U.S. Senators condemn OnStar's latest move

OnStar, for those who may not know, is a neat little service. The company is a General Motors subsidiary that provides communications, vehicle security, hands-free calling, navigation, and remote diagnostics, according to the OnStar website. The company announced in an email this month that it would start collecting data from subscribers even if they cancel their OnStar service. The company also now reserves the right to sell the aggregated and anonymized data to third parties. Apparently, OnStar is looking for ways to increase its revenue stream.

Some U.S. Senators are taking issue with this, according to Ars Technica. Senators Al Franken of Minnesota and Chris Coons of Delaware sent a letter directly to the company and warned that the actions appeared to "violate basic principles of privacy and fairness." Senator Chuck Schumer of New York stated in a letter to the FCC that OnStar's actions are one of the most brazen invasions of privacy in recent memory.

OnStar has responded to the complaints, however. In a interview with the New York Times, Vijay Iyer, an OnStar spokesman, stated that the customer has a choice. Under the new terms, cancelling subscribers must opt to kill the two-way link the vehicle has with OnStar. Otherwise, the connection remains active. In addition, it looks like OnStar has opened up a can of worms. Senator Al Franken has proposed legislation to protect sensitive information, like location.

 

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15 Comments

Commenting is disabled on this article.

Ok...first of all...there is no such thing..NO SUCH THING...as..."anonymized data".

I can just see this response by OnStar to a consumer regarding quote "Anonymous Data".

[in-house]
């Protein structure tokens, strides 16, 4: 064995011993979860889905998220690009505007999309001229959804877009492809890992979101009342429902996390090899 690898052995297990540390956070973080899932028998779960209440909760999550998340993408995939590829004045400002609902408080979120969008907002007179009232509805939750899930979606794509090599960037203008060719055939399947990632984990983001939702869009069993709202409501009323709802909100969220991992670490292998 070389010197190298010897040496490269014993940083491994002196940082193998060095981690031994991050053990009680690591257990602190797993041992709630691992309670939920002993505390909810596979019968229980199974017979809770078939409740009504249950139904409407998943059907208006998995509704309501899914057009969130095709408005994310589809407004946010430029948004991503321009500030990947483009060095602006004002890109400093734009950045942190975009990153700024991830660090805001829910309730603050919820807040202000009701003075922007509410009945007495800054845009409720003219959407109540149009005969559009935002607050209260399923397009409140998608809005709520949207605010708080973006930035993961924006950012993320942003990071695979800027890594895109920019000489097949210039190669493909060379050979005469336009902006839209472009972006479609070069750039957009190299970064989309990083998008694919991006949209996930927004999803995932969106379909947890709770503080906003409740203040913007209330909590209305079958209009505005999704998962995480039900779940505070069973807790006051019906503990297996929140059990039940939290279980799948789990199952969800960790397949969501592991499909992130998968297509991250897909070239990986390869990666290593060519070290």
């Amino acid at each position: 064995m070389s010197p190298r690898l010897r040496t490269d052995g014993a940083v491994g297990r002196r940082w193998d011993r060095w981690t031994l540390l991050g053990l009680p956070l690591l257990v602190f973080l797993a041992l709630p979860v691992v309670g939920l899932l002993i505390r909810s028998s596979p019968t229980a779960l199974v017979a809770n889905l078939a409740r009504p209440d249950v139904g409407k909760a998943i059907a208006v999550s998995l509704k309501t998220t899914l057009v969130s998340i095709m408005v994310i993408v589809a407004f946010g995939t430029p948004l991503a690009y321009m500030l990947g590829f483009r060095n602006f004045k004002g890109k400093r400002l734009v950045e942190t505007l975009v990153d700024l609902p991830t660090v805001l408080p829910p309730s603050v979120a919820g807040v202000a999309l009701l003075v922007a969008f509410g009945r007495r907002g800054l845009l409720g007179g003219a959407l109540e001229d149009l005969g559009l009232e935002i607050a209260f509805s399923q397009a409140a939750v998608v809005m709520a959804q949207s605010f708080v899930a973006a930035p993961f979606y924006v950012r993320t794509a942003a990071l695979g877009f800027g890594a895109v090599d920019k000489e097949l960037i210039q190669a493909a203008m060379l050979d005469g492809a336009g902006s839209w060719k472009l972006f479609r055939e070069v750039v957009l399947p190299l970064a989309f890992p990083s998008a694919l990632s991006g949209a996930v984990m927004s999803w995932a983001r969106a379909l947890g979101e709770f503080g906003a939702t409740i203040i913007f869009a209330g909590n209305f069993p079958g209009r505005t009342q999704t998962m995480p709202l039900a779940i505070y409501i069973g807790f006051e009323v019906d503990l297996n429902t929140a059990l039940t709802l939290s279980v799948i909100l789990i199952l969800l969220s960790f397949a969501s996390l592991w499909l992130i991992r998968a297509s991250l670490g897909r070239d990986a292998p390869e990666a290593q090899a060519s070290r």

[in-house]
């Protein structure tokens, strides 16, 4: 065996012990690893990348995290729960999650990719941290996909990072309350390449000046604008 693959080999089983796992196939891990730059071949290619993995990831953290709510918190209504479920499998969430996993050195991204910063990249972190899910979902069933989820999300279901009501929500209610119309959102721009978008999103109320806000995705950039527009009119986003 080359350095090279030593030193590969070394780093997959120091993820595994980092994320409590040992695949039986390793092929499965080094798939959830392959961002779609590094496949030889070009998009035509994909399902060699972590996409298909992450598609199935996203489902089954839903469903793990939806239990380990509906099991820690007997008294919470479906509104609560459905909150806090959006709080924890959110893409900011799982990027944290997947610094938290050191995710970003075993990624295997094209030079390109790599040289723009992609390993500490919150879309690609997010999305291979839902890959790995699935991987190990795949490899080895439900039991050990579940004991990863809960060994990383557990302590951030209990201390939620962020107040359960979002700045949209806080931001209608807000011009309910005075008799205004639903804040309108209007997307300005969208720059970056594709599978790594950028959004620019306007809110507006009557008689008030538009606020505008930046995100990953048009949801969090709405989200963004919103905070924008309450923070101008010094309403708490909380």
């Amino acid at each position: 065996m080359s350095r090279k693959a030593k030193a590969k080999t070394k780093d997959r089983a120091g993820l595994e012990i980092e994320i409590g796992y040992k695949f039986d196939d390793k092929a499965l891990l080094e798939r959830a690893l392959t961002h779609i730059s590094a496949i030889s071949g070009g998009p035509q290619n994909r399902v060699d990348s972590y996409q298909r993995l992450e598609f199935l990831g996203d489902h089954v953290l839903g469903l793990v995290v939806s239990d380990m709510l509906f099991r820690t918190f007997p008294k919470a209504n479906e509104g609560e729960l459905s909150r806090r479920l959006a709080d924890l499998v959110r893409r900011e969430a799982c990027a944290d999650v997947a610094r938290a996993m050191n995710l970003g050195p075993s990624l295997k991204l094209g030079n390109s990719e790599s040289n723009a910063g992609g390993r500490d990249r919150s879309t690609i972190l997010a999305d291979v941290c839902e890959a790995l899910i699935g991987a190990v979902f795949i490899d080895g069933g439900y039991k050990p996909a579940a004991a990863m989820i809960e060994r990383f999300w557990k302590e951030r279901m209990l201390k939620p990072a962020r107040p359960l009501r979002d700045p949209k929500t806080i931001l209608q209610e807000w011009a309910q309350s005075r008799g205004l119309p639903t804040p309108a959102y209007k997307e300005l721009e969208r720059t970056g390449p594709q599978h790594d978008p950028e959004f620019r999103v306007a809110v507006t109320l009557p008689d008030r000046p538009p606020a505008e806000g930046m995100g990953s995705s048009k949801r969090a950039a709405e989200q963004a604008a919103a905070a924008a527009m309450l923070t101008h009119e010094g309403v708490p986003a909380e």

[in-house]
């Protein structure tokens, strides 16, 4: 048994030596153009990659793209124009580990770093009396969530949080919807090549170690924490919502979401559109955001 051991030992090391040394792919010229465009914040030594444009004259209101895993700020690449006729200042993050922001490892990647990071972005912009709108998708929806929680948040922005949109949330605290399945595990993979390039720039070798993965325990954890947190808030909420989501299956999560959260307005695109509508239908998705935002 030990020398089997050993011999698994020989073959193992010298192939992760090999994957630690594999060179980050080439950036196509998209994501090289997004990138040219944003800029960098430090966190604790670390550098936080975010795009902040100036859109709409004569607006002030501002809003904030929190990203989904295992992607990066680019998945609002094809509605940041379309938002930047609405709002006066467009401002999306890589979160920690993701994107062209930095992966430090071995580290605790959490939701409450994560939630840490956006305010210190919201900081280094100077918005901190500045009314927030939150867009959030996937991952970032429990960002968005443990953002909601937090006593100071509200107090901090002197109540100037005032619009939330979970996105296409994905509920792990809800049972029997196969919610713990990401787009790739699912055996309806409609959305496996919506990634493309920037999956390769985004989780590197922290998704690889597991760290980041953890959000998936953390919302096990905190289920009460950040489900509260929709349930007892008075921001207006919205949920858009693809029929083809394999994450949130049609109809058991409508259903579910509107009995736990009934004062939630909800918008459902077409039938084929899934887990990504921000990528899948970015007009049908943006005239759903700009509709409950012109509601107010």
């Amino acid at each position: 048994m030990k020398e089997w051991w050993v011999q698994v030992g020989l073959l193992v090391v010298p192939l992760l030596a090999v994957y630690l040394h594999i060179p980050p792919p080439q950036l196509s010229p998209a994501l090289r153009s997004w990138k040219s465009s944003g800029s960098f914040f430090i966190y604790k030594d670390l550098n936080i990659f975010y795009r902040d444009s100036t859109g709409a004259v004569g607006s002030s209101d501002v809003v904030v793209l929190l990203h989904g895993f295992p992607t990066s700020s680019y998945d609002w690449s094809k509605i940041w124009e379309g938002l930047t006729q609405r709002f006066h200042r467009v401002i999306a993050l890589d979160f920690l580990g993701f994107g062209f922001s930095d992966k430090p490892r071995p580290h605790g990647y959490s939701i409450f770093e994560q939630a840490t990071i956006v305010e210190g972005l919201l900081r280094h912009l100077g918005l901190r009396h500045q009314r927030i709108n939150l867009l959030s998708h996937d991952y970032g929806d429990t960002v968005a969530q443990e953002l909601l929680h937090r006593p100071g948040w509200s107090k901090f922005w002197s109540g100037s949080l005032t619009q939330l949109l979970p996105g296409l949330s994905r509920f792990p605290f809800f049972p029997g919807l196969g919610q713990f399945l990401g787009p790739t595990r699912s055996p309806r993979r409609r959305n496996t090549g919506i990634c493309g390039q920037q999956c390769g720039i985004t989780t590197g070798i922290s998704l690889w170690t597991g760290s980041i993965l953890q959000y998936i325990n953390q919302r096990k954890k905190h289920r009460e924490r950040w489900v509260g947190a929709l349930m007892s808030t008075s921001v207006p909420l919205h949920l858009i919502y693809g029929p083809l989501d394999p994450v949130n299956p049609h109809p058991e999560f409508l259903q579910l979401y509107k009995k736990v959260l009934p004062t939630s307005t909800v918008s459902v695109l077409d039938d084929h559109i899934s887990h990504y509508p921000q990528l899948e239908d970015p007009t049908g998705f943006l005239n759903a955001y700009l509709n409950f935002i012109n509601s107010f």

"Well...we told them your make, model, year of the car, the VIN number, your driving habits, how often you use your car, where you go, how often you go there, if you smoke or not, what kind of insurance you have, general area of where you park your car at your home, what kind of music you listen to on the radio, how many tickets a cop gave you in a month, but...WE DIDN'T GIVE YOUR NAME."

It's almost like giving someone candy and telling them..."Don't worry...nobody will know I gave you candy." Except your dentist.

And from what OnStar is saying...just pull the plug on the 2-way communication...but I am doubting that will disable OnStar from still keeping track of your car.

Particularly amusing is that OnStar used to be only in GM vehicles. The same company that was majority owned by the US Government. Things may have changed.

Rooster69 said,
Just disconnect it.

I was going to say, just unplug it. I certainly would. There's no way in hell I would let a company whom I am not even paying, keep track of my location or vehicle status. This technically SHOULD be illegal.

Rooster69 said,
Just disconnect it.

If it's for anti-theft, chances are (if you actually find it) and you yank it out, your car won't start.

n_K said,

If it's for anti-theft, chances are (if you actually find it) and you yank it out, your car won't start.

The anti-theft has no effect on the car functionality. If active and you report it stolen, the vehicle is tracked via GPS location and given to the police.

By just disconnecting the antennae. you basically killed the system. Mine is located in the driver side rear tire well. Access it through the trunk, remove the side panel.

Stewart Gilligan Griffin said,
why don't we all just sell our info to comapnies before other companies can do it first?

Like in the movie Idiocracy, where they are all walking billbords for products they endorse.
-brought to you by Carls' Jr.

They should be sued for breach of public trust and trying to steal personal info. Any company that does that should be torn apart and the one(s) who thought of that idea should be shot.

cybertimber2008 said,
Is it just me or does the article end abruptly?

I'm not sure I know what you're talking about. This article seems to me that